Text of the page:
Characterization of silver nanoparticles
Formation of AgNPs was confirmed by monitoring the periodic samples collected from the colloidal mixture solution by UV-Visible spectrophotometer at around 425 nm. The AgNPs were characterized using SEM and TEM analysis.
Preparation of silver nanocomposite
For nano-composite preparation, a pre-weighed amount of soil was taken, churned to fine particles, sieved to remove impurities and added slowly to the nanoparticle solution prepared previously and mixed properly for nanocomposite adsorbent preparation. The composite mixture solution was set aside overnight in a shaker incubator for the soil particles to get appropriately coated by AgNPs. After 24h incubation with a constant speed of agitation the solution was kept for settling of the nano-composite. Following the settling of the prepared composite, supernatant was decanted and discarded and the composite mixture obtained was dried, finely churned and sieved again to obtain Ag-nanocomposites to be used for efficient dye removal.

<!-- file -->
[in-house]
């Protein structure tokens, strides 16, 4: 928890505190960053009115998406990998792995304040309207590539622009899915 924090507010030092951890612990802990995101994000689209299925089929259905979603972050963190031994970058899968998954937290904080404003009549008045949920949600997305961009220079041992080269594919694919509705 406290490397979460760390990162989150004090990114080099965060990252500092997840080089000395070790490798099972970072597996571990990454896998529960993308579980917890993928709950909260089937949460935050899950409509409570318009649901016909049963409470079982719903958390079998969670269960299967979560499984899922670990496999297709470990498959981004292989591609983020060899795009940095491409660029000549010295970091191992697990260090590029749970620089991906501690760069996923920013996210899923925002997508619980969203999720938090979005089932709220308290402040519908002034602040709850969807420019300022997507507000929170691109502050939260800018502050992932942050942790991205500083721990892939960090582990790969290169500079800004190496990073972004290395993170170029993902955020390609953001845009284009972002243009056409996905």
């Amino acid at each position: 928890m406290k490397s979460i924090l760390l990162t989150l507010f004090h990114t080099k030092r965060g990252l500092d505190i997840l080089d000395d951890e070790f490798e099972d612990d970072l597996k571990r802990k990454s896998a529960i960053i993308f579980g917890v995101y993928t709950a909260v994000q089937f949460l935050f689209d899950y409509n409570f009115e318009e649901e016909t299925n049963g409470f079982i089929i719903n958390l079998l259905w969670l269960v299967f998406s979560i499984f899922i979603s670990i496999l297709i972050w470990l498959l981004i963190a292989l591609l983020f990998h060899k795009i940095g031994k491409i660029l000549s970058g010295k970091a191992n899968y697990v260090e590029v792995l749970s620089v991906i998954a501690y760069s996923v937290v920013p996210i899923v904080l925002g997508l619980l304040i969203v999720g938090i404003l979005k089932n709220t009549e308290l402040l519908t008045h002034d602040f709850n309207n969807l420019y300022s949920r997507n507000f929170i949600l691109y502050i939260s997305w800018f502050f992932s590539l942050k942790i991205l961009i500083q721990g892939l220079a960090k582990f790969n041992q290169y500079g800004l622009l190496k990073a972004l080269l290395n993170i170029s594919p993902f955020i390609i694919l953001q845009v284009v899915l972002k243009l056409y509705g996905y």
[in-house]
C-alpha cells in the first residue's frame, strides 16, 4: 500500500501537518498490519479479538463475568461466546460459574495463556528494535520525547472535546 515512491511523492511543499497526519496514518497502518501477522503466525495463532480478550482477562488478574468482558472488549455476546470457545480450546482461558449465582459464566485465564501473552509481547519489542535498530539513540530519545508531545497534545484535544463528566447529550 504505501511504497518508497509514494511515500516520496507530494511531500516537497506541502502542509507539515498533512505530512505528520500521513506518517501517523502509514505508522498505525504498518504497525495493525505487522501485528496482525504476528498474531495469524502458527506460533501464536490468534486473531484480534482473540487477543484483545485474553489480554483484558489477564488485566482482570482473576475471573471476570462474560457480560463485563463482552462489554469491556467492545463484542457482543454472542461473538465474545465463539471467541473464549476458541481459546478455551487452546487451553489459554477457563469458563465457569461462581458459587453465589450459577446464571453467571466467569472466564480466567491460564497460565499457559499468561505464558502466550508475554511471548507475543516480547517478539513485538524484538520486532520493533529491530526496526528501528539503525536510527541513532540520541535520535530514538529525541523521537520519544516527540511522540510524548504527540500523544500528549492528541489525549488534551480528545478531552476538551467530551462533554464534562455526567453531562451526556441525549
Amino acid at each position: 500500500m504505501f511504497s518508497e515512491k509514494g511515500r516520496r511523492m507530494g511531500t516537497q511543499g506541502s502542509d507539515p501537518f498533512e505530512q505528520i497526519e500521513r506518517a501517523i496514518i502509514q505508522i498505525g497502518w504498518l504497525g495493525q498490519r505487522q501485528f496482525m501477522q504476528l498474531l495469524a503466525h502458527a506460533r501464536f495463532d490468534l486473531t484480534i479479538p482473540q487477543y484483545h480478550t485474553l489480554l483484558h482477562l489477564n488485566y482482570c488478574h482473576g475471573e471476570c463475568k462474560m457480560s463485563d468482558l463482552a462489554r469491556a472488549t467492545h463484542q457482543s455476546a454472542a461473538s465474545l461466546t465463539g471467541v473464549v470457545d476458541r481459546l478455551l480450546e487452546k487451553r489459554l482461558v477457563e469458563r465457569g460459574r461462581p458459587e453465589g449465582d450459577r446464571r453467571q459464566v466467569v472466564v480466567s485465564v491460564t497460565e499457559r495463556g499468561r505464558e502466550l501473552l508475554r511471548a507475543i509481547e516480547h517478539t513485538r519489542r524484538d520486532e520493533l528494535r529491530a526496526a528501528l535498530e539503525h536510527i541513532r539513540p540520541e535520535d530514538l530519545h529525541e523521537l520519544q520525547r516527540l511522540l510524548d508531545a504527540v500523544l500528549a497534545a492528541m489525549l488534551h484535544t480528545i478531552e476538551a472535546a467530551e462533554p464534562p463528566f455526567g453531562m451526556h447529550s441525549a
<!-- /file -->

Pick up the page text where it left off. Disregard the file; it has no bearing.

Reactive turquoise blue dye was obtained from a nearby textile unit (λmax: 629 nm). Precise quantities of solid dye were dissolved in double distilled water to prepare the stock solutions of reactive dye. Solutions of various concentrations of dye were obtained by diluting this stock solution. The pH of the prepared solutions was adjusted by using HCl and NaOH solutions of 0.1 (N) strength respectively.
SEM and FTIR analysis was carried out to characterize the surface morphology and functional groups present in the AgNP-Soil Nanocomposites and respectively both prior and post adsorption.